3. Will this all-hands-on-deck coaching approach work?

It looked like a typo in LSU’s game notes. On the page with the Tigers depth chart were listed the assignments for all of LSU’s coaches. All of them will be on the field Saturday. When pressed, Miles said LSU would of course have some eyes in the press box. By that we assume graduate assistant coaches.

That Aranda and offensive coordinator Cam Cameron will be on the field appear to be wise choices. Having Cameron on the sideline in the Texas Bowl seemed to pay dividends for LSU’s offense, and Aranda will have hands-on lecturing to do with his defense (he also coaches inside linebackers). It is surprising, though, that Miles doesn’t put new wide receivers coach Dameyune Craig or tight ends coach Steve Ensminger (former offensive coordinator at Louisiana Tech, McNeese State and Clemson) in the box along with, say, secondary coach Corey Raymond.

Miles said they once had all coaches downstairs when he was an assistant at Colorado, but in nearly 30 years of covering LSU football I can’t remember any other LSU staff doing it this way. Miles made the decision sound like a bit of an experiment at his Monday media luncheon, something he could change if it doesn’t work out. Playing Wisconsin, not the most talented team on LSU’s schedule but solid and disciplined, is a heck of a time for an experiment.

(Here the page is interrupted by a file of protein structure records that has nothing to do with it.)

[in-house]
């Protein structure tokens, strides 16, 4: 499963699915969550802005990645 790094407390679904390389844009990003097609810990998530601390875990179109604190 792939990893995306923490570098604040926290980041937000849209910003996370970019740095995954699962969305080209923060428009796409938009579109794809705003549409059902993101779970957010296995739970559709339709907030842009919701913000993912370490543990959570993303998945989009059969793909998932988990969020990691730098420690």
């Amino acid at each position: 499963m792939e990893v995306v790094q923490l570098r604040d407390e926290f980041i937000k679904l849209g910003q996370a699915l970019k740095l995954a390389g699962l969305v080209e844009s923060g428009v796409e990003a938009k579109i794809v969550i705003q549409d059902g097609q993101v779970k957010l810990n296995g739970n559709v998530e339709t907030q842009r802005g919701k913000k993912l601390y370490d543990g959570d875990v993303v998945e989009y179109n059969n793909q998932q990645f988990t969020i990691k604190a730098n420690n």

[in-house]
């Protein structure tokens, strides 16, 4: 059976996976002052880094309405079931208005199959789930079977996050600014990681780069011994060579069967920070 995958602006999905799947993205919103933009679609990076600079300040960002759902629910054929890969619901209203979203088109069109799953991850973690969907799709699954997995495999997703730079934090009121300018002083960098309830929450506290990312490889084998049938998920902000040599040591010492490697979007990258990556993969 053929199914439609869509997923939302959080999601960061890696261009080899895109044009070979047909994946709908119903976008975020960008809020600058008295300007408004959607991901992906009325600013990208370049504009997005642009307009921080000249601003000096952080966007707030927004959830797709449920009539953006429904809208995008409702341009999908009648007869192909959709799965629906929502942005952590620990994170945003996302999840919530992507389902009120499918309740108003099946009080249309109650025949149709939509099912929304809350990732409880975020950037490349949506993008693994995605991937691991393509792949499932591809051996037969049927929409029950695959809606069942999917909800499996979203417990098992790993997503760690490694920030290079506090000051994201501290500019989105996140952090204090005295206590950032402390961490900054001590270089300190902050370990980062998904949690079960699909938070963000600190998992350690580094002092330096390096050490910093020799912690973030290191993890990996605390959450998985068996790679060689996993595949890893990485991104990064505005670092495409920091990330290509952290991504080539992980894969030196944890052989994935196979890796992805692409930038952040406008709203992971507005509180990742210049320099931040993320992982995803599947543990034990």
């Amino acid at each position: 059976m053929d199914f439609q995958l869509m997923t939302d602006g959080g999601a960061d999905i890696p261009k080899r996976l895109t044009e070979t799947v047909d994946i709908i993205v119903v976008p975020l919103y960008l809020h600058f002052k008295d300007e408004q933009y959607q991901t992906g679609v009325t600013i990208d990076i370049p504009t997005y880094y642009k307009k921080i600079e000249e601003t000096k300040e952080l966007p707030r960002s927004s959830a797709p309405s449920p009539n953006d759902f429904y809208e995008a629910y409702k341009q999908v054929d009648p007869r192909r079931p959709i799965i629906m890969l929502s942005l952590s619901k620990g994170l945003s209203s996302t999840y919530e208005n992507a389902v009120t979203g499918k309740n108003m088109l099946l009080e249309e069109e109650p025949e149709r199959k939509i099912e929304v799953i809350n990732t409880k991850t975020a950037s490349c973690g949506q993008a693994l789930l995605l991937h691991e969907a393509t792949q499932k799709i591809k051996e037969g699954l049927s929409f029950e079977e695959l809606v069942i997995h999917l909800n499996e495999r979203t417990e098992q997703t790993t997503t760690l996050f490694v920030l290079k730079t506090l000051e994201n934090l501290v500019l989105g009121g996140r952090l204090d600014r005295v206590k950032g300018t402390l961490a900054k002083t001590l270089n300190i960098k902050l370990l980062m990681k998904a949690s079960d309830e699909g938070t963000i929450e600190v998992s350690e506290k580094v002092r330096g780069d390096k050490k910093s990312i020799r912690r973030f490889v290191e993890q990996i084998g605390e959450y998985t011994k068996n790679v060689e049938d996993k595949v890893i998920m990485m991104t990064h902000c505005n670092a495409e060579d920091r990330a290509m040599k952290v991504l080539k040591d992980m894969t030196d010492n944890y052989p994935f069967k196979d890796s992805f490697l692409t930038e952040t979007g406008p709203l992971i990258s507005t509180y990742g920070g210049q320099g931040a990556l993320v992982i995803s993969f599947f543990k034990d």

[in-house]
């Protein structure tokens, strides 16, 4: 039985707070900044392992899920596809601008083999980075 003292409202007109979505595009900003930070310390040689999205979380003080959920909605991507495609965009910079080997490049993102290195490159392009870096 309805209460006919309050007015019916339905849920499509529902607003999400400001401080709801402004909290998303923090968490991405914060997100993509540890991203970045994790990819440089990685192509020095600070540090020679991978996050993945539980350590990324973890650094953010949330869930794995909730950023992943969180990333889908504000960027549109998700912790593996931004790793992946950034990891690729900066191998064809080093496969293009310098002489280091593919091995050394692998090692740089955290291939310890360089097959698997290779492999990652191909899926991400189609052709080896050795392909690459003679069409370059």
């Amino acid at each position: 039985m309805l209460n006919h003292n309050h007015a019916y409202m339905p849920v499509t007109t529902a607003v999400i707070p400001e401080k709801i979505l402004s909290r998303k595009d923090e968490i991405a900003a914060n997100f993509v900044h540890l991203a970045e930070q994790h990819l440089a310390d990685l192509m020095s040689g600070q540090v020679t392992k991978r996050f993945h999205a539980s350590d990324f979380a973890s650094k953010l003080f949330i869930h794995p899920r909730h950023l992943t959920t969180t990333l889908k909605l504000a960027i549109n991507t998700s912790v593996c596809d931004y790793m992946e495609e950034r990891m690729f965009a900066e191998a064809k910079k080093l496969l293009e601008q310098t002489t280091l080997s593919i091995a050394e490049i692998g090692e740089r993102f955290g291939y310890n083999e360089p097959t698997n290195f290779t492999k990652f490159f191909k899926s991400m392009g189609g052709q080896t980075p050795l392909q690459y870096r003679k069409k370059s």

4. When will it be Valentine’s day?

Another thing that seems a first at LSU: a player being completely kicked off the team, attending another school then being allowed to return to the varsity.

Of course, Trevonte Valentine is no ordinary player. Listed at 6-foot-4, 356 pounds, he could be the space-eating, run-suffocating keystone to Aranda’s 3-4 set.

Valentine is listed as junior Greg Gilmore’s backup, but if he’s really all that one expects, Valentine could earn more and more playing time. Teammates like offensive guard Will Clapp continue to sing Valentine’s praises as a special talent. LSU, especially after the season-ending knee injury to senior defensive end Christian LaCouture, really needs him to live up to the hype.

5. Is Colby Delahoussaye ready to kick?

After surviving a tragic car crash in July in rural Wisconsin that claimed the lives of two other young kickers, Delahoussaye is back to handle LSU’s place-kicking duties. He suffered a burn on his (left) plant leg but kicked from Day 1 of preseason camp and has been pronounced good to go.

LSU has no other proven options after Trent Domingue transferred in a huff to Texas. Hopefully for him, Delahoussaye is mentally ready for the job after going through such an ordeal.

It’s worth noting, and probably surprising to most, that Delahoussaye didn’t attempt a single field goal or extra point last season. It won’t be a surprise if LSU counts on him to win a game or two with his foot to keep its championship hopes intact.

Follow Scott Rabalais on Twitter, @RabalaisAdv.​